When it comes to international contracts, the legally dominant country is determined by agreement between to the parties, and labour contracts are included. However, laws that protect workers, such as the Labour Standards Act, take precedence regardless of the agreement. If the labour contract does not specify governing law, then it is assumed that the governing law is that of the region where services are provided.

If a worker agrees to the law of a region outside of the one where services are provided, the employee can obtain “specific forcible provisions” in the region where services are provided.

Written Guarantee of Good Conduct

During the hiring process, a company can request that a guarantee of good conduct or personal reference be provided by a relative or someone who knows the candidate well. Such a guarantee is legally valid and deemed to valid for three to five years.

Corporate Directors and Executive Officers, etc.

Contracts between companies and executives are considered to be “engagement agreements” as opposed to labour contracts. The relationships are subject to the Companies Act as opposed to labour law. If executives or directors do not have the right to represent a company and is employed in a way that matches the level of work required of a regular employee, then the executive may be considered a dual worker/director.

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Use of Workers Employed by Other Companies

Use of workers of other companies can be made in three ways: worker dispatching, contracting, and temporary transfer.

  1. Worker Dispatching

Dispatched workers can perform any work except for port transport, construction and security, and some medical work. Dispatched workers are allowed to work in their reassigned locations for up to three years; the same is true for the period of time that dispatched workers are allowed to work in the same “organizational unit” as the client. The three-year limitation on the dispatch period does not apply to workers employed to the dispatching business operator that has not specified a work period.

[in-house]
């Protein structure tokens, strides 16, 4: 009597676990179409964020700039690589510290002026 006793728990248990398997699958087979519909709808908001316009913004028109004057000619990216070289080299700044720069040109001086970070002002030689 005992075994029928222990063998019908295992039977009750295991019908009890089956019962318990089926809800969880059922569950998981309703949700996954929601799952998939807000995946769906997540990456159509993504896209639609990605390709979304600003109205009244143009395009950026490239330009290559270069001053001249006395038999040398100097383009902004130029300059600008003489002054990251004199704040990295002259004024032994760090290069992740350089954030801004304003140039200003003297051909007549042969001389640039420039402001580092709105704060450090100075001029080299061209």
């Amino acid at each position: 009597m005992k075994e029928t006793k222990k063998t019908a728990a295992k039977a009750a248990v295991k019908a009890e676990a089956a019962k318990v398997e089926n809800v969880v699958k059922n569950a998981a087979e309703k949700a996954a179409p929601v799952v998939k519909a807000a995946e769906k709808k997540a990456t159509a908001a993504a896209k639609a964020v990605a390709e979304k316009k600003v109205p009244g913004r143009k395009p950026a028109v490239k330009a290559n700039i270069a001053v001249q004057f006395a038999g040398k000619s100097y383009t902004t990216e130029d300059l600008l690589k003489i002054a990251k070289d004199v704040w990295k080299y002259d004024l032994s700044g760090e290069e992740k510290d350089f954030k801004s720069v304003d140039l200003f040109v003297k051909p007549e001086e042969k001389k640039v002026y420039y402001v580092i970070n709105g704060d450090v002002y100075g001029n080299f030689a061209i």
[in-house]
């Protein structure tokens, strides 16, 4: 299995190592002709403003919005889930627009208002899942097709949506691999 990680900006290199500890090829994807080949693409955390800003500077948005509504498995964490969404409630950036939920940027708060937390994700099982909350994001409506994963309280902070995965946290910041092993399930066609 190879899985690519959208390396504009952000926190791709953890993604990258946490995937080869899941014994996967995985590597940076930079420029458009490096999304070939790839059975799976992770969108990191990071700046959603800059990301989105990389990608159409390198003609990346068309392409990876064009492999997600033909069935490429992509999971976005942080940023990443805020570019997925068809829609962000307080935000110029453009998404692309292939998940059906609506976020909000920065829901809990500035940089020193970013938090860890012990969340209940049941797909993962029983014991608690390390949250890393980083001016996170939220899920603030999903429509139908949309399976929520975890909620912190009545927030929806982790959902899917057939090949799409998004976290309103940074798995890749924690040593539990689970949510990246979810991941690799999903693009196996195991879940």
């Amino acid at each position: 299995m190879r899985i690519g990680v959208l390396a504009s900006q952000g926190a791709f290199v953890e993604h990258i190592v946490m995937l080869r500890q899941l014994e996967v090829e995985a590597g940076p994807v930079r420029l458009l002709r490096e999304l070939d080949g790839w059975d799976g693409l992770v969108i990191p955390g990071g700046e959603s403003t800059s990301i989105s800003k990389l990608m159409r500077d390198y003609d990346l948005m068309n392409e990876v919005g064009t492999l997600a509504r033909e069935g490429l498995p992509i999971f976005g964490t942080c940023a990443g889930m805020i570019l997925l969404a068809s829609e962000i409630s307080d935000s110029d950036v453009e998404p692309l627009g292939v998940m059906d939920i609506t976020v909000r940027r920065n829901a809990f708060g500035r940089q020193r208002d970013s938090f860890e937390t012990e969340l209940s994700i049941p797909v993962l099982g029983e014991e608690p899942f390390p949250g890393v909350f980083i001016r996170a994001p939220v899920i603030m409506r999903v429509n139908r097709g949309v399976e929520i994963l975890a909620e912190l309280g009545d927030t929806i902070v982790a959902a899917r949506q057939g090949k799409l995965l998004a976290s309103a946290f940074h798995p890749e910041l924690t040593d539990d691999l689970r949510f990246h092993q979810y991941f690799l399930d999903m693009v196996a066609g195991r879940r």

Client companies cannot specify in advance that the worker is to be dispatch, and if a client dispatches a dispatched worker to another company, then it may be punished in accordance with the Employment Security Act. Additionally, any company accepting dispatched workers as clients must fulfill the specified obligation

  1. Contracting

When one company outsources work to another company, the subcontractor is required to conduct its work including worker administration pertaining to all employees from either organization separate from the employing company. Thus, the employing company cannot “give orders to not conduct personnel administration” of workers.

If the real situation is applicable to worker dispatching, then regulations related to worker dispatching will be applied according to Article 40-7 of the Worker Dispatching Law.

  1. Temporary Transfer

Article 44 of the Employment Security Act prohibits the following:

  • Ordering employees to make temporal labor contracts with another company
  • Order employees to work under the direction of the company based on a contract between the employer and the company

Per the same article, employers can order an external reassignment of this nature under certain situations.

Below are examples of legal external reassignments:

  • Avoiding the firing of an employee and provide the opportunity to keep working in another company, which is related to employer
  • Making the employer to conduct technical or administrational coaching in the company
  • Developing the ability of the employee for career-building